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Oklahoma Diamond

Steve Michalik of the Oklahoma Soaring Association started the chain of events with a note on the Talihina Soaring Facebook Group.  He said the wind for Thursday November 17th looked excellent for wave above FL180. Looking at the winds aloft forecasts, I tended to agree. Wind direction was forecast to be SW with speeds about 40  knots and steady direction and speed up to about 30,000 feet. This got my wheels turning…

I still had not returned Leo & Jen Benetti-Longhini’s Silent 2 Electro after flying it in Uvalde. They were happy to let me take it to Oklahoma to try  my hand at the wave. The glider was ready to fly, all I needed to do was charge the batteries. The only snag was that the Electro did not have an Oxygen bottle. KSA member Dave Paulysoon came to the rescue, loaning me his Kevlar bottle with Mountain High regulator. All the pieces were in place and I drove to Talihina on Wedensday night. The forecast still looked good.

This would be my fifth trip to Talihina for flying and my third time flying in the wave there. This represented my entire wave flying experience, never getting higher than 8000 feet. Randy Teel wrote a nice report to Soaring in May 2009 about the possibilities in this area. Since then the area has hosted sailplane activity in the winter time whenever a group can get organized. I had also flown over the area on a couple downwind dash flights from Kansas in the last few years.

Dooley Rucker, from Dallas, decided he wanted to come see the Electro and flew up in his 180 HP Cessna 170, which happens to have a towhook! Learning this, Randy decided to drive down on Thursday morning from Tulsa with his HpH 304CZ.

The forecast sounding in the morning and the HRRR Mean Vertical Velocity forecast in the morning were all indicating the wave would be there. The wind was probably about 30 degrees off the ridge line but increasing to 40 knots by 3000 MSL and staying there up to over 30,000 ft. The sky was blue so no clouds to mark the wave but also no concern about getting stuck on top.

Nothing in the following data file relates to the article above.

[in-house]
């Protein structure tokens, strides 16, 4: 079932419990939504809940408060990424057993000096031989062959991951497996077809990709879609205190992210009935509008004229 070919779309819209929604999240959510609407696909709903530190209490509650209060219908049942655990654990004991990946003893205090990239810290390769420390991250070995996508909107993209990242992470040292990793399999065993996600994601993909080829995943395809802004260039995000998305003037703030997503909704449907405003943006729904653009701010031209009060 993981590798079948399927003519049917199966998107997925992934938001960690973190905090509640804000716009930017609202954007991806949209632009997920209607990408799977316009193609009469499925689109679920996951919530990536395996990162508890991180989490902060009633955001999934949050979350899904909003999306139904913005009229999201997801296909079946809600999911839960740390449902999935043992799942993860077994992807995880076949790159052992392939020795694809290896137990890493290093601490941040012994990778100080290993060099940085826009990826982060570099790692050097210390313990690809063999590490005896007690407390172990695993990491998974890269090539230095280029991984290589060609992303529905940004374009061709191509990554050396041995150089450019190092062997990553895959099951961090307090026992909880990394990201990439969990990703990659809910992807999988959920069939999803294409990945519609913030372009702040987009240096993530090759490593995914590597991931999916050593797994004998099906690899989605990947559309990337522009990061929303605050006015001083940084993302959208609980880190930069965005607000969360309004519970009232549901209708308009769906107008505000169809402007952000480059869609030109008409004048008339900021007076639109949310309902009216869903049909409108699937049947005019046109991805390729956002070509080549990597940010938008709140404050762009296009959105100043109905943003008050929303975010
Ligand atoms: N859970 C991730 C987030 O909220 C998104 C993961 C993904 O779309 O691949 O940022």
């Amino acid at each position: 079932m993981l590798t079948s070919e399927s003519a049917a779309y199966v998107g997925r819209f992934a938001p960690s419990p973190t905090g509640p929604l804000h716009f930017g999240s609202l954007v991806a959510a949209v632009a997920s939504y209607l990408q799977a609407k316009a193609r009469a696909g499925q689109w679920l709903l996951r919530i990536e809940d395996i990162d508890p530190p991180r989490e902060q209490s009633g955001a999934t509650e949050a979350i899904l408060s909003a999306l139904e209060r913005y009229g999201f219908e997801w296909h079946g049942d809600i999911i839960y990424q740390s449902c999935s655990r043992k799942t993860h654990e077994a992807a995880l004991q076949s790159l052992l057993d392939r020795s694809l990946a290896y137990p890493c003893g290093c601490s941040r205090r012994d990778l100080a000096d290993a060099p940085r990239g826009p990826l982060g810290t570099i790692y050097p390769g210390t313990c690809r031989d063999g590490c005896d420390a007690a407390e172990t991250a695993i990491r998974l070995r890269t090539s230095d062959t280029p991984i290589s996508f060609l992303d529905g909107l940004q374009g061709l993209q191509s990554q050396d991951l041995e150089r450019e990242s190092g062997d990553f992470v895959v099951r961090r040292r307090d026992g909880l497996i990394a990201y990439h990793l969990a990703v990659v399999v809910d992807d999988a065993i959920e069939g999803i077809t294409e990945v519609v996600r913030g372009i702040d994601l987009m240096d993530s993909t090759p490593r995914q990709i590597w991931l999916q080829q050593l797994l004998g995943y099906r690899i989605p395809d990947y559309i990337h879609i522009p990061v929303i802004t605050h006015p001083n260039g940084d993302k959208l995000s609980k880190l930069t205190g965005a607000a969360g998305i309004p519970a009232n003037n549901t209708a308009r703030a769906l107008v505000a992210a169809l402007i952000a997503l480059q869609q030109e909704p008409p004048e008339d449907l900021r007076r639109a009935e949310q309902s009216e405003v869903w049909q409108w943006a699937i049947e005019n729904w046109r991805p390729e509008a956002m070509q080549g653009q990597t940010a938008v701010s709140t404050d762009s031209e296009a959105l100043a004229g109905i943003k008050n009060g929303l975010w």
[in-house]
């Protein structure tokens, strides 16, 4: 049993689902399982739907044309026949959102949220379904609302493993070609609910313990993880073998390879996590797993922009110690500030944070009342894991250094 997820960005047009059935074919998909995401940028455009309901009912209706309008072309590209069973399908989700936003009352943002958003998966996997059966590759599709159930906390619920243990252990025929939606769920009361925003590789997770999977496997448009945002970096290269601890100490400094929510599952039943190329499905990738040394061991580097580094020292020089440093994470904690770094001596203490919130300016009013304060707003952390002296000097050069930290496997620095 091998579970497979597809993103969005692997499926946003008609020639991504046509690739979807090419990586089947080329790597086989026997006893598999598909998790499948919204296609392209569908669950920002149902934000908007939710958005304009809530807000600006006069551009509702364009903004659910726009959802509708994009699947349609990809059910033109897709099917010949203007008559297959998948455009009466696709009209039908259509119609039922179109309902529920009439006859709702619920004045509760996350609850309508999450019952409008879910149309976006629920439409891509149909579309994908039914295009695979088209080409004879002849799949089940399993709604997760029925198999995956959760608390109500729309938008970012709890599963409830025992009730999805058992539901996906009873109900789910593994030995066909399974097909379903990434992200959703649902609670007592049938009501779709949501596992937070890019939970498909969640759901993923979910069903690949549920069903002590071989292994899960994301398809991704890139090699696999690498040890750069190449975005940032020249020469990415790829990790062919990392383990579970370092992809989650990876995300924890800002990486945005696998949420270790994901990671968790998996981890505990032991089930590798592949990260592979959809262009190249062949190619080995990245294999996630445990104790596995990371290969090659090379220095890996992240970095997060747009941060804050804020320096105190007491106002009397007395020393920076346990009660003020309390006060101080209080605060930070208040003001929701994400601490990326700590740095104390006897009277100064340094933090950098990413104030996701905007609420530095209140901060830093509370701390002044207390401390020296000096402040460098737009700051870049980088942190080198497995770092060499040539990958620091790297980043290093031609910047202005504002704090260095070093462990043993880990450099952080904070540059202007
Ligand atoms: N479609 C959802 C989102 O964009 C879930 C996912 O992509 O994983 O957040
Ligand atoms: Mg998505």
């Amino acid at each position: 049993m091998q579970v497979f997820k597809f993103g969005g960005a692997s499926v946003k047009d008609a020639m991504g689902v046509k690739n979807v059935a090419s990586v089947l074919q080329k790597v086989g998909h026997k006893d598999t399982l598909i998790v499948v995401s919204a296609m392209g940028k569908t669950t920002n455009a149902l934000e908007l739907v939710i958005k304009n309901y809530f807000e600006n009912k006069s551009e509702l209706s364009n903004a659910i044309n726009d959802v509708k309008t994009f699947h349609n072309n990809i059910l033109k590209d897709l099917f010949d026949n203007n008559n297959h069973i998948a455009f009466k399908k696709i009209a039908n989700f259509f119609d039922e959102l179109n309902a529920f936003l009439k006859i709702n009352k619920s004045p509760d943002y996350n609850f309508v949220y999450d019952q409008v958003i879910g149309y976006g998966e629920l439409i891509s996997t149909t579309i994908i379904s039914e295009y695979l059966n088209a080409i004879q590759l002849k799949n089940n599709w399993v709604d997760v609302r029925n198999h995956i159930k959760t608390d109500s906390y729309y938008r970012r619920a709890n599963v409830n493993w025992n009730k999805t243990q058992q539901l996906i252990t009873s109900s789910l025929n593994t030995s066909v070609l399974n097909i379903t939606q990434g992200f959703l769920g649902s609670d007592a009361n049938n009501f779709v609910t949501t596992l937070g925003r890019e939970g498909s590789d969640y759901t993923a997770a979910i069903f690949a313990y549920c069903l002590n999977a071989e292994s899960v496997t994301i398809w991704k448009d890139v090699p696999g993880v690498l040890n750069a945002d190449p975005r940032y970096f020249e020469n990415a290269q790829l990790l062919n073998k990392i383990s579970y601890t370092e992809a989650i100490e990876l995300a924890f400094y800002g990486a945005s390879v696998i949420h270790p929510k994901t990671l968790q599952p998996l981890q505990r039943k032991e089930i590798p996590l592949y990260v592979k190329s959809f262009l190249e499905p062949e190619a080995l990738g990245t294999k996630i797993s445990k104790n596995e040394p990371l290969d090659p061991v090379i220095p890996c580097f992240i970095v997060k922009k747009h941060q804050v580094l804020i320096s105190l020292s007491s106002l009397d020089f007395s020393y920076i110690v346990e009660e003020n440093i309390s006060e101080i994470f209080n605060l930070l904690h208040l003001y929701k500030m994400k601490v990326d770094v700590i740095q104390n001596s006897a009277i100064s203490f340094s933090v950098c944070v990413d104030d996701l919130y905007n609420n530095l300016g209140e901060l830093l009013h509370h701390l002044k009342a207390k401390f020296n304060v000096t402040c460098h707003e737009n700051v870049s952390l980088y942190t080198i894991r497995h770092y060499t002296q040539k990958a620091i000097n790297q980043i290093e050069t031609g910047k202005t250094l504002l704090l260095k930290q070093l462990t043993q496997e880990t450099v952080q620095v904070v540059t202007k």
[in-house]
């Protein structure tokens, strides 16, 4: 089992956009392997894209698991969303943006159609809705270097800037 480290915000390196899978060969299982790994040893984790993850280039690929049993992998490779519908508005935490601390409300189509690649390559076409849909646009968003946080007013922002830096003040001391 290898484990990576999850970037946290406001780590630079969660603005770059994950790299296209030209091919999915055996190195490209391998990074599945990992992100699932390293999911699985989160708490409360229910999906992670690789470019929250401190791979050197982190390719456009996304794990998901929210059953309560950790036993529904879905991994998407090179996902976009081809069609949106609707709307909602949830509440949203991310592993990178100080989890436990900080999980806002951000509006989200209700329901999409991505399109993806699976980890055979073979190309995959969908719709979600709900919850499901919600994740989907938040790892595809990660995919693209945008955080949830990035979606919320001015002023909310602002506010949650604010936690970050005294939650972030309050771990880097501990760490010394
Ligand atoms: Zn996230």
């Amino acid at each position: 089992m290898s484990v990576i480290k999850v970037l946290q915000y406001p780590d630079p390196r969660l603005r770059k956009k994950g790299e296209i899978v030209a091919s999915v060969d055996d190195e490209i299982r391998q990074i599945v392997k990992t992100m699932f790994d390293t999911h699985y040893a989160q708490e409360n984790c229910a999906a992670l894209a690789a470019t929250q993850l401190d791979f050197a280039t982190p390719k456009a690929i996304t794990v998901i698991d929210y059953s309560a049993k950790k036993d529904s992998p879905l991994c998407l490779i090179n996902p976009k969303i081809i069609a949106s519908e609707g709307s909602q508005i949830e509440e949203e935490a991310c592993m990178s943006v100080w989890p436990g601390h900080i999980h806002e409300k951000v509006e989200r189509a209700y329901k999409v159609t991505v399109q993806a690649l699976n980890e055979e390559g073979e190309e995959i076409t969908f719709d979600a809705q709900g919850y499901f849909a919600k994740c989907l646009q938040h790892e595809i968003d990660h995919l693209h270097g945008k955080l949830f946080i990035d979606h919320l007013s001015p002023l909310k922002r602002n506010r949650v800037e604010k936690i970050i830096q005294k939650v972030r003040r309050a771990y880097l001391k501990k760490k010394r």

Deston Shaw, local member of the Airport Commission, helped me rig. I would occasionally see a short lived rotor cloud south of the airport. It disappeared and re-appeared a few times which was encouraging to me. Real life evidence of wave activity was better than any forecast. My plan was to motor over to Buffalo Mountain, get as high as I could, and then work out across the valley to find the wave. As always, I wanted to minimize the electric power used on the launch to save it for later if needed. I figured it was better to let the ridge lift me up rather than use the battery.

I took off at 8:20 AM. As I turned towards Buffalo, I started to hit some turbulent lift. Plan B was quickly developed and put into action. I started to search around trying to work crosswind in what I figured must be some rotor lift. I turned the motor off at 2200 MSL (1500 AGL) right next to the airport. Soon I was up over 3000 and in smooth wave lift. I had launched right into the secondary!

It quickly became obvious that the wind was STRONG. Very small heading changes resulted in very large crab angles working east and west, parallel as best I could tell to the Kiamichi Ridge about 9 miles upwind. With no clouds to mark the lift, it was very helpful to use the crumb trail on the GPS screen to see where the lift and sink was and help control my ground track.

 In the secondary wave I topped out at about 5000 MSL. This gave me plenty of altitude to push into the wind for the primary. Over the last 7 years, pilots have often found the primary over the small town of Albion, so that is where I headed. It took 80 knots of airspeed to make 40 knots over the ground, affirming my thoughts that the real wind was about the same as forecast.